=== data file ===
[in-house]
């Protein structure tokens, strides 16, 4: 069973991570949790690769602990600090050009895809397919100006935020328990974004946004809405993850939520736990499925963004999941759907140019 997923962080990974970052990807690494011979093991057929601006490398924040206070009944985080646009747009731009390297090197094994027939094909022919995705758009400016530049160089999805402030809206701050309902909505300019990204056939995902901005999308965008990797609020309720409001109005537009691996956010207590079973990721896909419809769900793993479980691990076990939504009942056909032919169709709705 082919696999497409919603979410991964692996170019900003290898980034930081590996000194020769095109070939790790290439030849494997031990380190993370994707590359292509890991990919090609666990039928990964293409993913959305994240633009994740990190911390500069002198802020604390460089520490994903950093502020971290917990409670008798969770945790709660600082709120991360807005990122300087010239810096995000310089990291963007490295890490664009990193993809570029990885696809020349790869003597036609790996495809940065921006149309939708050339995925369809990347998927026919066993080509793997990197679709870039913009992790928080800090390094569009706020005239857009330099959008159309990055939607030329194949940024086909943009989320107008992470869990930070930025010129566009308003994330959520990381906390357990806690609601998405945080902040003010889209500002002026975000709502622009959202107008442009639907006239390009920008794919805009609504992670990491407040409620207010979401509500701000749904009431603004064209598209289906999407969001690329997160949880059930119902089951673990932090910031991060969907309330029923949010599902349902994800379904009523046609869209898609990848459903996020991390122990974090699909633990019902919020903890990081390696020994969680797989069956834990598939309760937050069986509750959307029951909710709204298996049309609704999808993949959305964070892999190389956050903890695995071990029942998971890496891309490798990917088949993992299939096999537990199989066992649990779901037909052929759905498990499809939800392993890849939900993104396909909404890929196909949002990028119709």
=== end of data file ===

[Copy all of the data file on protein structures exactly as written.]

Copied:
[in-house]
């Protein structure tokens, strides 16, 4: 069973991570949790690769602990600090050009895809397919100006935020328990974004946004809405993850939520736990499925963004999941759907140019 997923962080990974970052990807690494011979093991057929601006490398924040206070009944985080646009747009731009390297090197094994027939094909022919995705758009400016530049160089999805402030809206701050309902909505300019990204056939995902901005999308965008990797609020309720409001109005537009691996956010207590079973990721896909419809769900793993479980691990076990939504009942056909032919169709709705 082919696999497409919603979410991964692996170019900003290898980034930081590996000194020769095109070939790790290439030849494997031990380190993370994707590359292509890991990919090609666990039928990964293409993913959305994240633009994740990190911390500069002198802020604390460089520490994903950093502020971290917990409670008798969770945790709660600082709120991360807005990122300087010239810096995000310089990291963007490295890490664009990193993809570029990885696809020349790869003597036609790996495809940065921006149309939708050339995925369809990347998927026919066993080509793997990197679709870039913009992790928080800090390094569009706020005239857009330099959008159309990055939607030329194949940024086909943009989320107008992470869990930070930025010129566009308003994330959520990381906390357990806690609601998405945080902040003010889209500002002026975000709502622009959202107008442009639907006239390009920008794919805009609504992670990491407040409620207010979401509500701000749904009431603004064209598209289906999407969001690329997160949880059930119902089951673990932090910031991060969907309330029923949010599902349902994800379904009523046609869209898609990848459903996020991390122990974090699909633990019902919020903890990081390696020994969680797989069956834990598939309760937050069986509750959307029951909710709204298996049309609704999808993949959305964070892999190389956050903890695995071990029942998971890496891309490798990917088949993992299939096999537990199989066992649990779901037909052929759905498990499809939800392993890849939900993104396909909404890929196909949002990028119709």